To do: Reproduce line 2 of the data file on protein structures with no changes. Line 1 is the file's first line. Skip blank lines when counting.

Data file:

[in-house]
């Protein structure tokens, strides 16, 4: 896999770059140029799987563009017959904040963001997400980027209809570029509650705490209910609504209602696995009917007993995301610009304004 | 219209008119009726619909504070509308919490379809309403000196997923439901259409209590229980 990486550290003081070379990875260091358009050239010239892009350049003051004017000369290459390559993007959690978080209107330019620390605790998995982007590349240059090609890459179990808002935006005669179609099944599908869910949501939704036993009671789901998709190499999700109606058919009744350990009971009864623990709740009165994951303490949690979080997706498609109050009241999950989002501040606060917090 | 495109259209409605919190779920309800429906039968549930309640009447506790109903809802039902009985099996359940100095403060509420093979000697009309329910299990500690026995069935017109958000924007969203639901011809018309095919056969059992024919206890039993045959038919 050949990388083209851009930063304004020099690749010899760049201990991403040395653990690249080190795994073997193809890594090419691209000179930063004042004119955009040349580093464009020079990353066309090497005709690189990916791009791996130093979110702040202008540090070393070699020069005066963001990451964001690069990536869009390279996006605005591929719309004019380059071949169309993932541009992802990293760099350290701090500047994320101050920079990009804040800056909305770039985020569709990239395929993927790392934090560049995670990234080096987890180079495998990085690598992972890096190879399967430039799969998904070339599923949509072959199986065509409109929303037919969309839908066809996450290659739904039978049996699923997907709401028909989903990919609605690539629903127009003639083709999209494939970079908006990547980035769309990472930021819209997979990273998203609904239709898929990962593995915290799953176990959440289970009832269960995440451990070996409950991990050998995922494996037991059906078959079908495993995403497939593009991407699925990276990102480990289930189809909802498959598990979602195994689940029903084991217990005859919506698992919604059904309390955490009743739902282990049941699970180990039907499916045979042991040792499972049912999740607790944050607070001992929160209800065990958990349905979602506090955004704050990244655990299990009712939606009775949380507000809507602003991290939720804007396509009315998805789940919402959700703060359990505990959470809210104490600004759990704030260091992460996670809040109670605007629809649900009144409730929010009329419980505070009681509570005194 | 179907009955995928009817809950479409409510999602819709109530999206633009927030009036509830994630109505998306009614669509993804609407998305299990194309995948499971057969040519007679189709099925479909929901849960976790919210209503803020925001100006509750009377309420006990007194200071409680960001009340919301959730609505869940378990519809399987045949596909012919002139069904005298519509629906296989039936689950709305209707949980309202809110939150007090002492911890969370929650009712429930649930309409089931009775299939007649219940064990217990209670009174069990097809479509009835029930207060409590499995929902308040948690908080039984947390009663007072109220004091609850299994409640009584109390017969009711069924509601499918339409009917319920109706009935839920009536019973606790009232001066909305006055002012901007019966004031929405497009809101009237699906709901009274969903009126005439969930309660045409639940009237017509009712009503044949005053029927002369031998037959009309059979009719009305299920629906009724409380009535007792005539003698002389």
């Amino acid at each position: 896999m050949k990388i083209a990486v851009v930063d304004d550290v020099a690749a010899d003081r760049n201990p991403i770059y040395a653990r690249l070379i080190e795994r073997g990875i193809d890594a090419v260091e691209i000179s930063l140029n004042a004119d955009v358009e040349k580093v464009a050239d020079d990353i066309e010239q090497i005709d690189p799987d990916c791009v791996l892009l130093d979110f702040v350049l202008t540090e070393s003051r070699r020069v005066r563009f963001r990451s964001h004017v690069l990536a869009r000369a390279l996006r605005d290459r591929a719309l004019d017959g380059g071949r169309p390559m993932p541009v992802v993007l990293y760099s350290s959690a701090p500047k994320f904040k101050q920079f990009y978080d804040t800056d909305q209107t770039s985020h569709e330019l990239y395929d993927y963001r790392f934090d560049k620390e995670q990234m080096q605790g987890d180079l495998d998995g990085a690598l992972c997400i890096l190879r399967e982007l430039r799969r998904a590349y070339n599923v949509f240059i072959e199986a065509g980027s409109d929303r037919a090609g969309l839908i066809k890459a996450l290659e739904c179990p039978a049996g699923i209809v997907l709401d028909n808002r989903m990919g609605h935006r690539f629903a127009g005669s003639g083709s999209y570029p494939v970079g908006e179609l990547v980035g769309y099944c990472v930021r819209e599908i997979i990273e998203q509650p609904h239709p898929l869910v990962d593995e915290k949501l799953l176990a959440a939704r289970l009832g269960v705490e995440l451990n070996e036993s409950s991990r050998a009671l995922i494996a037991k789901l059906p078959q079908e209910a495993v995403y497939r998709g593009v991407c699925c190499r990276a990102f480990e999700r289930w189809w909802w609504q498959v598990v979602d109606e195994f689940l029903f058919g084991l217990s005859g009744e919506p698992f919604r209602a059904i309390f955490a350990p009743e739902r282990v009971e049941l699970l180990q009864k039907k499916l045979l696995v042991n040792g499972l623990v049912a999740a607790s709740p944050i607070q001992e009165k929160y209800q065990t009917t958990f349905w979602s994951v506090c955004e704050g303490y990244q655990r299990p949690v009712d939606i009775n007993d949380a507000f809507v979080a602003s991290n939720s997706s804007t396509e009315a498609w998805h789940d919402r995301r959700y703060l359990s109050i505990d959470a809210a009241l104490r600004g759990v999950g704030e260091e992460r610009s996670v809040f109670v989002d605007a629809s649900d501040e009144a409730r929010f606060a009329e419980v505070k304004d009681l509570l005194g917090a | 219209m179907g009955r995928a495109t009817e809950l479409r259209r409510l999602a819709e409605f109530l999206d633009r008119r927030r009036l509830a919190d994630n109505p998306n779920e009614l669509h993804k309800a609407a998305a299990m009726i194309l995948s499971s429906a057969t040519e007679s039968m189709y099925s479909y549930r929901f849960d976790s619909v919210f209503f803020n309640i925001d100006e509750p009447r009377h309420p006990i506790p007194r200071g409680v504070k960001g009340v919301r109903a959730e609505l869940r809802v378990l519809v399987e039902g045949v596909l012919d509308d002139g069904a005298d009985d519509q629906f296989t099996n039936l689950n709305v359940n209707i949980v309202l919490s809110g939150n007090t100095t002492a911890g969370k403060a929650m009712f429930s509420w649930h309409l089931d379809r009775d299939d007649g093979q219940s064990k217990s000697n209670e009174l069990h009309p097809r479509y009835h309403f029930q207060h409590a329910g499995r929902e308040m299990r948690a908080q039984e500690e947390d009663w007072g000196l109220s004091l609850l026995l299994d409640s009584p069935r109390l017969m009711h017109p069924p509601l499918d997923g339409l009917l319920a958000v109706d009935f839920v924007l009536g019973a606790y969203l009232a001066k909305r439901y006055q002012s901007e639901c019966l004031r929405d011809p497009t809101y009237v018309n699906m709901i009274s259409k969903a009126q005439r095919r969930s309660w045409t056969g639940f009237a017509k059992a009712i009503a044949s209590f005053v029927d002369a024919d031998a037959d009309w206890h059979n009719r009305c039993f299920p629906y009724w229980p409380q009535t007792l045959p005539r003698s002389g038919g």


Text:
């Protein structure tokens, strides 16, 4: 896999770059140029799987563009017959904040963001997400980027209809570029509650705490209910609504209602696995009917007993995301610009304004 | 219209008119009726619909504070509308919490379809309403000196997923439901259409209590229980 990486550290003081070379990875260091358009050239010239892009350049003051004017000369290459390559993007959690978080209107330019620390605790998995982007590349240059090609890459179990808002935006005669179609099944599908869910949501939704036993009671789901998709190499999700109606058919009744350990009971009864623990709740009165994951303490949690979080997706498609109050009241999950989002501040606060917090 | 495109259209409605919190779920309800429906039968549930309640009447506790109903809802039902009985099996359940100095403060509420093979000697009309329910299990500690026995069935017109958000924007969203639901011809018309095919056969059992024919206890039993045959038919 050949990388083209851009930063304004020099690749010899760049201990991403040395653990690249080190795994073997193809890594090419691209000179930063004042004119955009040349580093464009020079990353066309090497005709690189990916791009791996130093979110702040202008540090070393070699020069005066963001990451964001690069990536869009390279996006605005591929719309004019380059071949169309993932541009992802990293760099350290701090500047994320101050920079990009804040800056909305770039985020569709990239395929993927790392934090560049995670990234080096987890180079495998990085690598992972890096190879399967430039799969998904070339599923949509072959199986065509409109929303037919969309839908066809996450290659739904039978049996699923997907709401028909989903990919609605690539629903127009003639083709999209494939970079908006990547980035769309990472930021819209997979990273998203609904239709898929990962593995915290799953176990959440289970009832269960995440451990070996409950991990050998995922494996037991059906078959079908495993995403497939593009991407699925990276990102480990289930189809909802498959598990979602195994689940029903084991217990005859919506698992919604059904309390955490009743739902282990049941699970180990039907499916045979042991040792499972049912999740607790944050607070001992929160209800065990958990349905979602506090955004704050990244655990299990009712939606009775949380507000809507602003991290939720804007396509009315998805789940919402959700703060359990505990959470809210104490600004759990704030260091992460996670809040109670605007629809649900009144409730929010009329419980505070009681509570005194 | 179907009955995928009817809950479409409510999602819709109530999206633009927030009036509830994630109505998306009614669509993804609407998305299990194309995948499971057969040519007679189709099925479909929901849960976790919210209503803020925001100006509750009377309420006990007194200071409680960001009340919301959730609505869940378990519809399987045949596909012919002139069904005298519509629906296989039936689950709305209707949980309202809110939150007090002492911890969370929650009712429930649930309409089931009775299939007649219940064990217990209670009174069990097809479509009835029930207060409590499995929902308040948690908080039984947390009663007072109220004091609850299994409640009584109390017969009711069924509601499918339409009917319920109706009935839920009536019973606790009232001066909305006055002012901007019966004031929405497009809101009237699906709901009274969903009126005439969930309660045409639940009237017509009712009503044949005053029927002369031998037959009309059979009719009305299920629906009724409380009535007792005539003698002389």